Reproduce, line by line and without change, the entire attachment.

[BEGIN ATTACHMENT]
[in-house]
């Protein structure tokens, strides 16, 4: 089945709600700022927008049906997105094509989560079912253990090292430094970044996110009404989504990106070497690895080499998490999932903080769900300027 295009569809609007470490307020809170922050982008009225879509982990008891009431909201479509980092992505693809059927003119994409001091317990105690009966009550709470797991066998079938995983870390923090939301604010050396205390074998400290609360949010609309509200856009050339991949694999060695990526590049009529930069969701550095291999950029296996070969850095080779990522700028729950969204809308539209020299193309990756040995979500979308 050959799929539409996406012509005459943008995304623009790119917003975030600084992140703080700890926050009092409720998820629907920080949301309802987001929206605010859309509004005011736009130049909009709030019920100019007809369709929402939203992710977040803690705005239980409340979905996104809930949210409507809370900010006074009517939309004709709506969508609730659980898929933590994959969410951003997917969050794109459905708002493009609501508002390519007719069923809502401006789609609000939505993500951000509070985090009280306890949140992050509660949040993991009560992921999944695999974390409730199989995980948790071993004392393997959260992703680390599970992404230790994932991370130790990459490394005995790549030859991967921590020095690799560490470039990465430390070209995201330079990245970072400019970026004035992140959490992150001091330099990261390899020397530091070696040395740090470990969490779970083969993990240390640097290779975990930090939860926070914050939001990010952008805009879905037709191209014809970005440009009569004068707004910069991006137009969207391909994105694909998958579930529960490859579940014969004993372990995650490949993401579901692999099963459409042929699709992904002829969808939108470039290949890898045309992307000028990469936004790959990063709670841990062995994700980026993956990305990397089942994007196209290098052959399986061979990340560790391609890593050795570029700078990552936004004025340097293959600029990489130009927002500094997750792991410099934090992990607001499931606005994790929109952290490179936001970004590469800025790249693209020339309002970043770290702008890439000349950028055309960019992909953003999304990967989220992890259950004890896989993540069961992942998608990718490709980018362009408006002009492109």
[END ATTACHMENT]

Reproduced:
[in-house]
């Protein structure tokens, strides 16, 4: 089945709600700022927008049906997105094509989560079912253990090292430094970044996110009404989504990106070497690895080499998490999932903080769900300027 295009569809609007470490307020809170922050982008009225879509982990008891009431909201479509980092992505693809059927003119994409001091317990105690009966009550709470797991066998079938995983870390923090939301604010050396205390074998400290609360949010609309509200856009050339991949694999060695990526590049009529930069969701550095291999950029296996070969850095080779990522700028729950969204809308539209020299193309990756040995979500979308 050959799929539409996406012509005459943008995304623009790119917003975030600084992140703080700890926050009092409720998820629907920080949301309802987001929206605010859309509004005011736009130049909009709030019920100019007809369709929402939203992710977040803690705005239980409340979905996104809930949210409507809370900010006074009517939309004709709506969508609730659980898929933590994959969410951003997917969050794109459905708002493009609501508002390519007719069923809502401006789609609000939505993500951000509070985090009280306890949140992050509660949040993991009560992921999944695999974390409730199989995980948790071993004392393997959260992703680390599970992404230790994932991370130790990459490394005995790549030859991967921590020095690799560490470039990465430390070209995201330079990245970072400019970026004035992140959490992150001091330099990261390899020397530091070696040395740090470990969490779970083969993990240390640097290779975990930090939860926070914050939001990010952008805009879905037709191209014809970005440009009569004068707004910069991006137009969207391909994105694909998958579930529960490859579940014969004993372990995650490949993401579901692999099963459409042929699709992904002829969808939108470039290949890898045309992307000028990469936004790959990063709670841990062995994700980026993956990305990397089942994007196209290098052959399986061979990340560790391609890593050795570029700078990552936004004025340097293959600029990489130009927002500094997750792991410099934090992990607001499931606005994790929109952290490179936001970004590469800025790249693209020339309002970043770290702008890439000349950028055309960019992909953003999304990967989220992890259950004890896989993540069961992942998608990718490709980018362009408006002009492109």